I heard about the child lead law earlier this week. The law requires that sellers perform lead tests on children's toys and clothing, and will go into effect on February 10.
There has been some controversy concerning how this law will impact thrift stores and consignment stores. These stores can't afford to do the expensive testing, and are therefore worried about not being able to stay in business.
This article claims that the child lead law isn't intended for thrift stores, and won't affect how they do business. However, a few lines in this article hint that the law is vague enough that it could still be used against resellers.
Here's an excerpt from the second article:
This week they issued a clarification to the law for re-sellers of children's products. It stated, "the new safety law does not require re-sellers to test children's products in inventory for compliance with the lead limit before they are sold. However, sellers cannot sell children's products that exceed the lead limit and therefore should avoid products that are likely to have lead content, unless they have testing or other information to indicate the products being sold have less than the new limit. Those re-sellers that do sell products in violation of the new limits could face civil and/or criminal penalties."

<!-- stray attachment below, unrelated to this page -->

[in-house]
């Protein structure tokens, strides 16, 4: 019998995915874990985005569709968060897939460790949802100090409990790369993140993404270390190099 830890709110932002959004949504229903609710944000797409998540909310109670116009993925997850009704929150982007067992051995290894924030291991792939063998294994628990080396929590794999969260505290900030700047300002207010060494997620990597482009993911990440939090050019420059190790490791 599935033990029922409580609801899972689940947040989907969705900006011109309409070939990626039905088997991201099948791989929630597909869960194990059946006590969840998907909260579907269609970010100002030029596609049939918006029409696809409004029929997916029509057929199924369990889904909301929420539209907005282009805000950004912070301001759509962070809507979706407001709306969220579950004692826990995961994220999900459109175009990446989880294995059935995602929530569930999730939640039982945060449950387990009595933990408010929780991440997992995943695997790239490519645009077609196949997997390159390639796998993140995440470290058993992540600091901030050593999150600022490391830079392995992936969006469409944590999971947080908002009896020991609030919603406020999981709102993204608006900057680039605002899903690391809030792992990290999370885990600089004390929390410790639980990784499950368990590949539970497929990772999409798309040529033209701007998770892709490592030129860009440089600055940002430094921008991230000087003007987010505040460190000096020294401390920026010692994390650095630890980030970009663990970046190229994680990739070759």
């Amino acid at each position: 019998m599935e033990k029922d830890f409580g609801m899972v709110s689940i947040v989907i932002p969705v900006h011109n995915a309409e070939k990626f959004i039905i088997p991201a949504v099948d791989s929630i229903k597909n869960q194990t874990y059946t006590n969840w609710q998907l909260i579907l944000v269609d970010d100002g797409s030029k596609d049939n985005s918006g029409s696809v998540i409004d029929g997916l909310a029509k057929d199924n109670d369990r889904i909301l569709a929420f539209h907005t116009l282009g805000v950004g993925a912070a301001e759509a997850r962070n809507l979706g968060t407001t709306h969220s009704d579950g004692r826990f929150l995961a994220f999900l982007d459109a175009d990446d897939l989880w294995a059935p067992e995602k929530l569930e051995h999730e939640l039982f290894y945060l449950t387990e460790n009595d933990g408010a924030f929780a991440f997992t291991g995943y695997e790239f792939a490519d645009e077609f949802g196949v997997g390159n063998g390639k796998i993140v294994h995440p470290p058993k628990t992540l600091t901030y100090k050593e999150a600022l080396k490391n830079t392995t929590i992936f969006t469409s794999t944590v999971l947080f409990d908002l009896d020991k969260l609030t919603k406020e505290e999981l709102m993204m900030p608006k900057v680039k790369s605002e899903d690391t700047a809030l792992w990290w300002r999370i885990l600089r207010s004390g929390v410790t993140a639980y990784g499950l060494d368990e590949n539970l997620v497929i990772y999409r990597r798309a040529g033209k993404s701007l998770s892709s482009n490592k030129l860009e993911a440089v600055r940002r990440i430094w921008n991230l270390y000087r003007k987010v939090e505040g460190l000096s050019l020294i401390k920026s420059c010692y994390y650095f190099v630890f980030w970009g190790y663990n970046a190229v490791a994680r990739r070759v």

"When I first read it, it thought, this is nice," says Radicella. "It says, yes, you may sell things. You don't have to test for lead, but you can't sell something that has lead. Well, if we don't test, how do we know if it has lead?"
I've been worried about this because of the way it could possibly affect vintage doll and toy collectors. I don't think it would affect private resellers, such as eBay sellers. But how will it affect the antique stores and thrift stores where some of us collectors get vintage dolls and toys?
The problem is that many vintage toys do have, or can be suspected of having, lead in them. And the law specifies that thrift stores shouldn't sell "products that are likely to have lead content," or they could be at risk for "civil and/or criminal penalties."
I don't know if there is anything in the law exempting selling these items as collectibles, but there should be.